Here is a feedback from Manami Yamauch who graduates the diploma program at the Canadian College of Shiatsu Therapy.
Q : Tell us about working at Japan Shiatsu Inc., whose clinics are affiliated with the Canadian College of Shiatsu Therapy?
The Canadian College of Shiatsu Therapy allows students to work at the Japan Shiatsu Clinic, and even win a scholarship. Working there was a great opportunity for me to improve my skill, having to formulate a treatment plan for each client and learning lots of things that go beyond what can be done in the school clinic. I had a client who was suffering from serious arthritis; after treating him three times, he was able to walk without his stick. Another client, who was suffering from frozen shoulder, was able to raise his arm after the treatment. Experiences such as these made me confident as a Shiatsupractor. After graduating from the Canadian College of Shiatsu Therapy, I worked at the Westin Hotel in Whistler as a spa therapist and Shiatsupractor, doing Shiatsu, reflexology, hot stone massage, aromatherapy massage, and sports massage. That’s when I realized how valuable the school clinic had been in terms of gaining skills and experience. Now I work at the absolute spa at Park Royal as a spa therapist and Shiatsupractor, and also at the West Vancouver Acupuncture Clinic as a Shiatsupractor. I’m even more grateful now for my Shiatsu training, as I’m the only person who offers Shiatsu at the absolute spa.
Here is a feedback from Cassandra Amaral who graduates the diploma program at the Canadian College of Shiatsu Therapy.
Q : What did you like best about the curriculum?
There are a few things that I really like about the curriculum. I love that there is such a mix of courses. My favorite course has to be the Japanese language and culture course. I really got an appreciation for how and why the technique is done the way it is and I really got a sense of the honour and respect between student and teacher, between me and my classmates and in the client practitioner relationship. However, I also like that a course on Traditional Chinese medicine is part of the curriculum. I really believe in “whole body” healing and I appreciate that we were exposed to different healing techniques through the school. I also love that I am able to complete the course in my own time. Sciences were not my forté in high school and therefore I was able to take my time completing the courses, giving me more time to give the attention needed to each course. On that note, I really like that the class sizes are small. This really allowed me to get the help and attention I needed when I needed it.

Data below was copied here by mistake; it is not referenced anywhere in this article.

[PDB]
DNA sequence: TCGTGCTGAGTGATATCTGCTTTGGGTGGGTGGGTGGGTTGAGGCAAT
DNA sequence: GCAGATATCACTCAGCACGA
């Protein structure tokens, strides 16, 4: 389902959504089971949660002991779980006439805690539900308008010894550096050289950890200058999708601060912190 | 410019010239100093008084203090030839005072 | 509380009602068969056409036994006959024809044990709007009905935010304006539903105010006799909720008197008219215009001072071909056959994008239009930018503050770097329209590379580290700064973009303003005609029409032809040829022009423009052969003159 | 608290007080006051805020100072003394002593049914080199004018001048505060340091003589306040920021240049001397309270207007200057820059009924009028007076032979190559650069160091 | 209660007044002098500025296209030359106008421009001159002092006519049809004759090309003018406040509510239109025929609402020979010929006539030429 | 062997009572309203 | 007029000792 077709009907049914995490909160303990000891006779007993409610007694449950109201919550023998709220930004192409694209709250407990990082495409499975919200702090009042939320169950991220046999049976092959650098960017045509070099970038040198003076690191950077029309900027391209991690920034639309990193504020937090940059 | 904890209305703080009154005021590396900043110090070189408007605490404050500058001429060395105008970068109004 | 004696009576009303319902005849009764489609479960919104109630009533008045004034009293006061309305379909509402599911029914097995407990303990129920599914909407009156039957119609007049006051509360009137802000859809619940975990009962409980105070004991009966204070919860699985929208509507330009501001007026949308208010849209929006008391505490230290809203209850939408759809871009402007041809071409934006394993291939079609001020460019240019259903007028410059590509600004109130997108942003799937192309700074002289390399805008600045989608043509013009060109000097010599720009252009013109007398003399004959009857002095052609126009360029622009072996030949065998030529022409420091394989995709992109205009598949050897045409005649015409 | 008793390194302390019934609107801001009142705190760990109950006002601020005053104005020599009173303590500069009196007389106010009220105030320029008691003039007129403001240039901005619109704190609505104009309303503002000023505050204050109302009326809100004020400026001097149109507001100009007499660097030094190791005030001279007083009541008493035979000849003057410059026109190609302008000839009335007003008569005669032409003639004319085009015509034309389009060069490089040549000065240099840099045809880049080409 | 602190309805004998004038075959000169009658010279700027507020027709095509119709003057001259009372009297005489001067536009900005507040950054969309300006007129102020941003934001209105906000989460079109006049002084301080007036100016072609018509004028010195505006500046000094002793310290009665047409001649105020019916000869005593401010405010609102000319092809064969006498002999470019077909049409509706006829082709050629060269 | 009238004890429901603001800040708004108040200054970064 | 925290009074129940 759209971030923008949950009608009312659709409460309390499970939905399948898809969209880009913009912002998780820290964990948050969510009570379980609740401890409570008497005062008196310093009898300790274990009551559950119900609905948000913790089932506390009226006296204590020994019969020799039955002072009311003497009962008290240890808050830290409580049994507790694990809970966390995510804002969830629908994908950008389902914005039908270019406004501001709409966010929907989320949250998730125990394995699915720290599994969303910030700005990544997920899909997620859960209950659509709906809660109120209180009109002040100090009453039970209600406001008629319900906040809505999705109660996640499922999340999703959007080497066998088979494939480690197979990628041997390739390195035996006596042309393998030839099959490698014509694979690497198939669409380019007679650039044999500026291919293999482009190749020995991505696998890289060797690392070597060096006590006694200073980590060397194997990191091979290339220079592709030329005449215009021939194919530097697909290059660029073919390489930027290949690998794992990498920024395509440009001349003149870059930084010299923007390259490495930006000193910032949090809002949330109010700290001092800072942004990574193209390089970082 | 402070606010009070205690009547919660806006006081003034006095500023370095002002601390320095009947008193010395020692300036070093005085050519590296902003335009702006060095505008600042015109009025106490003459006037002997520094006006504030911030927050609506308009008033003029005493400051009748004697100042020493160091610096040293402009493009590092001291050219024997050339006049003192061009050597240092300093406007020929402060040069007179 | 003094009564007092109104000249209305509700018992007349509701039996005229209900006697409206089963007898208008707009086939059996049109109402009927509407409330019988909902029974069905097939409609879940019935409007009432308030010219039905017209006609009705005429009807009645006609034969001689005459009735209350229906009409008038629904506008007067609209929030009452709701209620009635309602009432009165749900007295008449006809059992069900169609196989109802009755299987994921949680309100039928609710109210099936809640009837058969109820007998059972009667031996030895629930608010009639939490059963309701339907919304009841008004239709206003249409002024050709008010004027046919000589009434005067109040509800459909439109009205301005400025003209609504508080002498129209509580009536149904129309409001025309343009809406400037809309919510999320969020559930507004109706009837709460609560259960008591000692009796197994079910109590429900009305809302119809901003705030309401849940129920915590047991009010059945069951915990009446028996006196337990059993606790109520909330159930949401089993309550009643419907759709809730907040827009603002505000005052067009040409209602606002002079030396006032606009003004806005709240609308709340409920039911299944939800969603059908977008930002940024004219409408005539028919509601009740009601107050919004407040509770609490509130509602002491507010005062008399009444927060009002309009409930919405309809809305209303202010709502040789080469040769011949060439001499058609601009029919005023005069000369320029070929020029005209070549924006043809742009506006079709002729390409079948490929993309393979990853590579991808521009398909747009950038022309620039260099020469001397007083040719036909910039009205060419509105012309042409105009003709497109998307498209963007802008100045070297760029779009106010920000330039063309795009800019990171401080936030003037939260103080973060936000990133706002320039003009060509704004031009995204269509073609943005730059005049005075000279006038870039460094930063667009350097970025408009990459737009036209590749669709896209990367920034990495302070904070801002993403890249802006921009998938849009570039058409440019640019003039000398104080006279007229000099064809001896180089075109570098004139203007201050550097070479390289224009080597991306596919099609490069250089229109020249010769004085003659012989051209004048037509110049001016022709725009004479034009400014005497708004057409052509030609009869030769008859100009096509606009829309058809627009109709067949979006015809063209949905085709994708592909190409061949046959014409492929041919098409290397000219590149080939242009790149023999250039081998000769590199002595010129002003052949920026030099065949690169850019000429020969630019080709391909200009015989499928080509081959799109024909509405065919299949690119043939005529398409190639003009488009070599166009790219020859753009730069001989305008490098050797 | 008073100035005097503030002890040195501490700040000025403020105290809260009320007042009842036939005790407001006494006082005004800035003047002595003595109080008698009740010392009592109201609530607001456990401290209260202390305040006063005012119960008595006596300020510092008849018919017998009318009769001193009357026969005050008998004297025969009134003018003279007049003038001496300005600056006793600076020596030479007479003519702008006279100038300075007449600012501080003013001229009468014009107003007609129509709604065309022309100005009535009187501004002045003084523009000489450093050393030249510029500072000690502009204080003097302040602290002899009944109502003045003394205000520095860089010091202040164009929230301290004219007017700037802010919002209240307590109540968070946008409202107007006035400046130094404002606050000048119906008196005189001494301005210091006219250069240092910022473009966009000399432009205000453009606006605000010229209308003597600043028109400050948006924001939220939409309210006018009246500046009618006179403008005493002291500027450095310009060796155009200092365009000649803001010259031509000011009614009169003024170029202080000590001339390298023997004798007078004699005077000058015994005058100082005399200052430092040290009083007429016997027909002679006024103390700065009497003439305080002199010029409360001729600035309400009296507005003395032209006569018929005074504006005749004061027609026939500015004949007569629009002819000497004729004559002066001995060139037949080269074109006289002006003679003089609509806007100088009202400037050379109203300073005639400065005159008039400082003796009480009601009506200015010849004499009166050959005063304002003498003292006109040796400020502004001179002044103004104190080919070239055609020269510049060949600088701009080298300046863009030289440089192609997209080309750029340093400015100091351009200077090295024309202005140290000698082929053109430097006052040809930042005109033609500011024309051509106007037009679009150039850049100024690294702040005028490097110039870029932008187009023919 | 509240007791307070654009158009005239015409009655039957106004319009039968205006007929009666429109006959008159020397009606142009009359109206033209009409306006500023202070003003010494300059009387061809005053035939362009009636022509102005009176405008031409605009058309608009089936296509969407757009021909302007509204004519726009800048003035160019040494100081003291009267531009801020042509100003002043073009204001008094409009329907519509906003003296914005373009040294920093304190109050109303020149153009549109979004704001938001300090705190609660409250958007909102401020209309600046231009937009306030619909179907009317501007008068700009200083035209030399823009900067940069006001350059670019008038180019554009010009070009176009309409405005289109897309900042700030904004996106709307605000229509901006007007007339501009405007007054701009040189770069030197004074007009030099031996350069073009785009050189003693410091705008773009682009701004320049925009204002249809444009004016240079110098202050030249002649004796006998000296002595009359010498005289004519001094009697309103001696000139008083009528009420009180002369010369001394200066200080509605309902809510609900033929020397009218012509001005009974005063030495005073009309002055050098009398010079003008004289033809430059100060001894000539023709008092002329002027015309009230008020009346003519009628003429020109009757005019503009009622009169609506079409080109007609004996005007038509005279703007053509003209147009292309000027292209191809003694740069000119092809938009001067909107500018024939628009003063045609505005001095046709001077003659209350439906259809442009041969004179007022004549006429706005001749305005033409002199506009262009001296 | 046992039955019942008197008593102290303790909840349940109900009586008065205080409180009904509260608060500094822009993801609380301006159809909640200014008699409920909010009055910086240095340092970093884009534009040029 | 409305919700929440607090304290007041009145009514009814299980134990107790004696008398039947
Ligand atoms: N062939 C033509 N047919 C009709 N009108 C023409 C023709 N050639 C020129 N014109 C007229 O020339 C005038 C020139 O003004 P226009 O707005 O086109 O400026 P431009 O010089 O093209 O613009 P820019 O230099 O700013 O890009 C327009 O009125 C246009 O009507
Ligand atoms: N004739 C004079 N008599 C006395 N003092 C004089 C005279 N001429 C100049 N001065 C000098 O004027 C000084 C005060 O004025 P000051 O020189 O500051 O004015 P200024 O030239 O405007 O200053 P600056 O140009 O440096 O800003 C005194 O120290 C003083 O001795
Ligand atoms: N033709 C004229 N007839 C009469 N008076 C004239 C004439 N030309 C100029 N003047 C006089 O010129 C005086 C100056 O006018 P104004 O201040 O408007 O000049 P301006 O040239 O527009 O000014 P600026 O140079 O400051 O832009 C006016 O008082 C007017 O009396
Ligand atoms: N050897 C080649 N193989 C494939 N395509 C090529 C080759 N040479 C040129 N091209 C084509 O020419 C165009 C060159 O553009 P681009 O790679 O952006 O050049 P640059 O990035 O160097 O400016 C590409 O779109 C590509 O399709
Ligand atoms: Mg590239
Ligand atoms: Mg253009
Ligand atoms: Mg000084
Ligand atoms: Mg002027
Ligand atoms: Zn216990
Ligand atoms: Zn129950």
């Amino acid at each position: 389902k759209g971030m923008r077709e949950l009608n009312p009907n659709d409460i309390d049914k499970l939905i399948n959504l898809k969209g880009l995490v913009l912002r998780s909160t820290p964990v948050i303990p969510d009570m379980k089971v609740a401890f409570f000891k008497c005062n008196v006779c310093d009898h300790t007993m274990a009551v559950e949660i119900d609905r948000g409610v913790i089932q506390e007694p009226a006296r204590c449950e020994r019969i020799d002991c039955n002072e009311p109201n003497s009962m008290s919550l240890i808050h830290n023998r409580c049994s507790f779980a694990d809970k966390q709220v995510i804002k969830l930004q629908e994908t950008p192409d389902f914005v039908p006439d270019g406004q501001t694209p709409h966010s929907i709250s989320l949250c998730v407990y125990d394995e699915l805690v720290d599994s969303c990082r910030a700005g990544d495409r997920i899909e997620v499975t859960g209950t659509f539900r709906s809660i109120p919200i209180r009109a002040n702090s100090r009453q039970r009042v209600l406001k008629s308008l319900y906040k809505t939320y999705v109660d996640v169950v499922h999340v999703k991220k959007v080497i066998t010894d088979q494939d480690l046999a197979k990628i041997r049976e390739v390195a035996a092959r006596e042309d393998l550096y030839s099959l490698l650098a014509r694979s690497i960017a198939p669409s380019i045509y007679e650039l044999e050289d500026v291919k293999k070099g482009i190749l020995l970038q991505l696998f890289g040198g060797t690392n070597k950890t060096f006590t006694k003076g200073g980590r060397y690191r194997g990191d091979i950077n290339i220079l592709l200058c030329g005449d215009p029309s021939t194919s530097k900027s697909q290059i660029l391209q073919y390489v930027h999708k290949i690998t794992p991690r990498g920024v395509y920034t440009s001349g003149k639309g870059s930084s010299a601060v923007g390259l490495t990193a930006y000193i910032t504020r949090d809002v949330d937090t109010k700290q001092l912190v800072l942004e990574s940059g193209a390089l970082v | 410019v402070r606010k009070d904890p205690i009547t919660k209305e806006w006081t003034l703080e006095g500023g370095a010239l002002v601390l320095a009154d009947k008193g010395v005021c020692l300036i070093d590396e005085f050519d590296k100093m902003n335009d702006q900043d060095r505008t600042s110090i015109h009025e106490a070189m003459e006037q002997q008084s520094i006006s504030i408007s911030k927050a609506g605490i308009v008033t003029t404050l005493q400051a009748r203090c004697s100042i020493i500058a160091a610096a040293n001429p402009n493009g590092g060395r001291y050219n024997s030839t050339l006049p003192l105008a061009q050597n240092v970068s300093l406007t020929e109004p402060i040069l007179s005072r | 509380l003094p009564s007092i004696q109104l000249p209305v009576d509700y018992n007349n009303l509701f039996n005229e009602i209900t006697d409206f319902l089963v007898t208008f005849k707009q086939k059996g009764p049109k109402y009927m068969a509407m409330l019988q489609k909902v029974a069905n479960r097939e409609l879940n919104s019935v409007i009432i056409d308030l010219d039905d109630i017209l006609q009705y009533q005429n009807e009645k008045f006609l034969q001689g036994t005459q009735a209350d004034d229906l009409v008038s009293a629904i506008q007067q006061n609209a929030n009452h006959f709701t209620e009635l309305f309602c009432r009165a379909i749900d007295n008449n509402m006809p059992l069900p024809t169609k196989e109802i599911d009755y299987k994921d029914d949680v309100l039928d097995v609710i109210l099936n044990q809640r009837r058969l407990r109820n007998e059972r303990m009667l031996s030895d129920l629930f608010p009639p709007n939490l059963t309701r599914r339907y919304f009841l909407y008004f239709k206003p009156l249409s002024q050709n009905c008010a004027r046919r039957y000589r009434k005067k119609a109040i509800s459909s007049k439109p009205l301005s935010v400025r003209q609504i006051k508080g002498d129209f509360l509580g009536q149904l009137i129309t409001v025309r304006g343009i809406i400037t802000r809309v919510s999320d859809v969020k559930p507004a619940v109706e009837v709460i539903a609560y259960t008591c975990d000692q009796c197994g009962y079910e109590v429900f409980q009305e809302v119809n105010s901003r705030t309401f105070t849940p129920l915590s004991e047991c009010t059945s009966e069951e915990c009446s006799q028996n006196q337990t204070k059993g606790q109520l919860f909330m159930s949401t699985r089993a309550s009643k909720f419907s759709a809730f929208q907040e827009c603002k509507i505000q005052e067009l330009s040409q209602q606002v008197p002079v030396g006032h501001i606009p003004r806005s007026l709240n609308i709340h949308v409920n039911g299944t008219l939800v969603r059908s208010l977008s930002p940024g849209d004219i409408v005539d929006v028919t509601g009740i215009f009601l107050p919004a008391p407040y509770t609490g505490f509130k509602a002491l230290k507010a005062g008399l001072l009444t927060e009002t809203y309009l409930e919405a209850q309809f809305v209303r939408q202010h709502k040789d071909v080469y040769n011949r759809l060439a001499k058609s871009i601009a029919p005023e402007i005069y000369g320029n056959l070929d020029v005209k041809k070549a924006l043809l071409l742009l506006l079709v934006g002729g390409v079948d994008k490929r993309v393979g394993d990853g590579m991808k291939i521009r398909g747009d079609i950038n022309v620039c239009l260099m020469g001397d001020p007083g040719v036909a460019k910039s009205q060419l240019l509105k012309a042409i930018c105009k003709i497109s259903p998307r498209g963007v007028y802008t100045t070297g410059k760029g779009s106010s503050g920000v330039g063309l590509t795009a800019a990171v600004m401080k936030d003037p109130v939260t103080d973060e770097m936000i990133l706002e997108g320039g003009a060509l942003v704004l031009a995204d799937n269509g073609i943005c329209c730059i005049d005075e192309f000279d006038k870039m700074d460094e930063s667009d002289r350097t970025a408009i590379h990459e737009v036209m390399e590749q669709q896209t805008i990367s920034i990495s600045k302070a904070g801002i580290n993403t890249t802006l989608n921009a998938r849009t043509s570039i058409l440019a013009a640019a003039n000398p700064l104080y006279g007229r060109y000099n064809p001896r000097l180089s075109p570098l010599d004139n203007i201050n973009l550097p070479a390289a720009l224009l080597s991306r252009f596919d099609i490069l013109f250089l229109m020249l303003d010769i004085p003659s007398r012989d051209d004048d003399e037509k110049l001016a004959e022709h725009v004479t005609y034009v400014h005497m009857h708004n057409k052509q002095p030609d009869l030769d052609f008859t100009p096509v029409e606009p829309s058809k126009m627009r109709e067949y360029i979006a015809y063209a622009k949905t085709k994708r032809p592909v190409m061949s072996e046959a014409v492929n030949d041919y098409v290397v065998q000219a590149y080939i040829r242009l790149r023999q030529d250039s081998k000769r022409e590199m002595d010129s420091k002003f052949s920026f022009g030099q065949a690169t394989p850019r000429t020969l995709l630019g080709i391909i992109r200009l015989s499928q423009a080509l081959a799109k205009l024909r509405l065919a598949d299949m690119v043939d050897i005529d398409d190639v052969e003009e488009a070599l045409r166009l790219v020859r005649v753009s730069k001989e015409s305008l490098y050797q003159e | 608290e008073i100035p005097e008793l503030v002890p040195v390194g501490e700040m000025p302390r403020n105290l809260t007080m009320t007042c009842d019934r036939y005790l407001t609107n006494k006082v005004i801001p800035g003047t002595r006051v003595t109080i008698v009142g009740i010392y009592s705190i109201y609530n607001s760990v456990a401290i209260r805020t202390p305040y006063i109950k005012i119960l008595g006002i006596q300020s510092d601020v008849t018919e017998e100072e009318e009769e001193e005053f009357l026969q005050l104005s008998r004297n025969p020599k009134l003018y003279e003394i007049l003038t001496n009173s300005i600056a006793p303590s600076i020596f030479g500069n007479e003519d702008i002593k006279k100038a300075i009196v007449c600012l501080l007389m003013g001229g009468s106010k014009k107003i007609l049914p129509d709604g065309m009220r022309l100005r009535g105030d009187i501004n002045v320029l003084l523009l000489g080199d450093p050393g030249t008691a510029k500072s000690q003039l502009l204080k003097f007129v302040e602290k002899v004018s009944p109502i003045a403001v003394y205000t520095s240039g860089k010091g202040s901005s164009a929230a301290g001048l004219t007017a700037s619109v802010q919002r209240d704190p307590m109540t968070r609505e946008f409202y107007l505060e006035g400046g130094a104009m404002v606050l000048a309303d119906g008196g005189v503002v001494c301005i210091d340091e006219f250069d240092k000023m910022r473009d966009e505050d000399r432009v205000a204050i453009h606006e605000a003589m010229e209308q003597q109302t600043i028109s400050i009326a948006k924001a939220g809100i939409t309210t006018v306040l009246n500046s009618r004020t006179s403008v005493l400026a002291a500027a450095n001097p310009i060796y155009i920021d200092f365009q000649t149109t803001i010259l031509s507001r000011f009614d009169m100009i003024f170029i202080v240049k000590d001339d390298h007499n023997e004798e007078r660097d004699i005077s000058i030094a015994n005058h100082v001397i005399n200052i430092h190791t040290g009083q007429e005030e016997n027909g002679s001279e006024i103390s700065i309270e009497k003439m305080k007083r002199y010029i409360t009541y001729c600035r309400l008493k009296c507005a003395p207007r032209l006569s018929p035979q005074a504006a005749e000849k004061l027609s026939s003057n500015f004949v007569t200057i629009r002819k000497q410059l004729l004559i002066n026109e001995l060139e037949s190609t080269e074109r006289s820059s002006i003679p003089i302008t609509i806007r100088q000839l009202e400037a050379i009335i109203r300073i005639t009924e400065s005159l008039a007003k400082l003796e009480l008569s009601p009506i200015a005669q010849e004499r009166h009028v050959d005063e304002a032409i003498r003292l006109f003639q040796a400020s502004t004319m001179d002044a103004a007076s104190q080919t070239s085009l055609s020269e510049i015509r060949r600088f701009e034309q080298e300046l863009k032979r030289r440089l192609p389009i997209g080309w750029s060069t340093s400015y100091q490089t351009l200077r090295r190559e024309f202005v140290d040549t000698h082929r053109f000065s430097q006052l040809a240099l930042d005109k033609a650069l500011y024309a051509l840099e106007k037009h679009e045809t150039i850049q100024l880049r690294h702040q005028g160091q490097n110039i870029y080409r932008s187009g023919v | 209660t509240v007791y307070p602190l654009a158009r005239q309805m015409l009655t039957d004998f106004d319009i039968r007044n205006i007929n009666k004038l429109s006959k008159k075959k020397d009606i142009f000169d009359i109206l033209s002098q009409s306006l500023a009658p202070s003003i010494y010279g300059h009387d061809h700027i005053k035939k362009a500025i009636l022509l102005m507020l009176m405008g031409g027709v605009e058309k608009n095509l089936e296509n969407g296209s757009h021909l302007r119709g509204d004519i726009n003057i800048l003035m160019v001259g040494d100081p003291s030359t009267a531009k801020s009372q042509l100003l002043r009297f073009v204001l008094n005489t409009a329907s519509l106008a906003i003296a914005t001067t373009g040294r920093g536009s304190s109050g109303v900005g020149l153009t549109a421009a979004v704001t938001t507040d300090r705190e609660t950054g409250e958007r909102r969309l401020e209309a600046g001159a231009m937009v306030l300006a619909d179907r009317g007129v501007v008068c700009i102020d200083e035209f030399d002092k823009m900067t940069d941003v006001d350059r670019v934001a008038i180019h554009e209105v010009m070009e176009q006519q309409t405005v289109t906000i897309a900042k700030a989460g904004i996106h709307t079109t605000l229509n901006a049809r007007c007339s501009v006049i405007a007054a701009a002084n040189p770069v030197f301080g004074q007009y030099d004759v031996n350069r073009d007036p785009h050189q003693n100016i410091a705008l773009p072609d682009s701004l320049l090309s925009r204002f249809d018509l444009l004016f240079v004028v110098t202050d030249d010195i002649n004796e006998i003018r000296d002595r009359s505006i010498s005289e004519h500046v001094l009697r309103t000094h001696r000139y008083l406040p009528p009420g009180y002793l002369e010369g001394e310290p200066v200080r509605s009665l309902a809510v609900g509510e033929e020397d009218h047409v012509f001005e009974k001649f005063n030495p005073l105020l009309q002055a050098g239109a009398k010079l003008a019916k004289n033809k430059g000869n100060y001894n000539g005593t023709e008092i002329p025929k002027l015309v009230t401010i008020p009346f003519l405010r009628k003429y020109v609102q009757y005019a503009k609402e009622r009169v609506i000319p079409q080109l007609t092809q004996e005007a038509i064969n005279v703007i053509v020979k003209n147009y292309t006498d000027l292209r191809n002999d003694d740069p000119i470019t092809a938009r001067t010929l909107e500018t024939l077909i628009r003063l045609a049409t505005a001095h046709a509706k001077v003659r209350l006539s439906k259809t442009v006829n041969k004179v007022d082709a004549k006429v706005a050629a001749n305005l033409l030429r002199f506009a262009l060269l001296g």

Q : What else can you tell us about the course set up?
I really liked the fieldwork component of the diploma program. It got me over my marketing fears I had and was really fun to interact on a different level with people passing by our booth or station. I really like that the other part or the clinical placement is supervised by professional Shiatsupractors at the school. I love getting feedback from the different supervisors, everyone has a slightly different touch and getting little adjustments, I think, makes the treatments that I give more enjoyable as I am able to combine what I have learned. I also really appreciate that the supervisors give advice on how to maintain health as a practitioner. Their advice is very valuable.
Q : Why did you decide to teach Shiatsu?
I practice other alternative modalities such as CranioSacral Therapy, Lymph Drainage Therapy and Reiki and I am constantly combining those modalities with Shiatsu to create a unique and specific treatment for my clients. I have thought about teaching one of the modalities I practice and was thrilled to be asked to teach Shiatsu at the same school where I graduated. I know I have a different perspective around healing that I can bring to the curriculum and love sharing that with other practitioners (and soon to be practitioners).
Q : What do you love most about teaching?
I love watching the students’ process throughout their term. Everyone is always very apprehensive and unsure in the first few weeks of Shiatsu Foundation and as we go through the course, I love seeing the confidence grow within them. I also love watching the familial bond that develops from going through an academic course with a group of people. I feel very special and very honoured that I get to be a part of that journey with the students as they support and encourage each other thru the courses.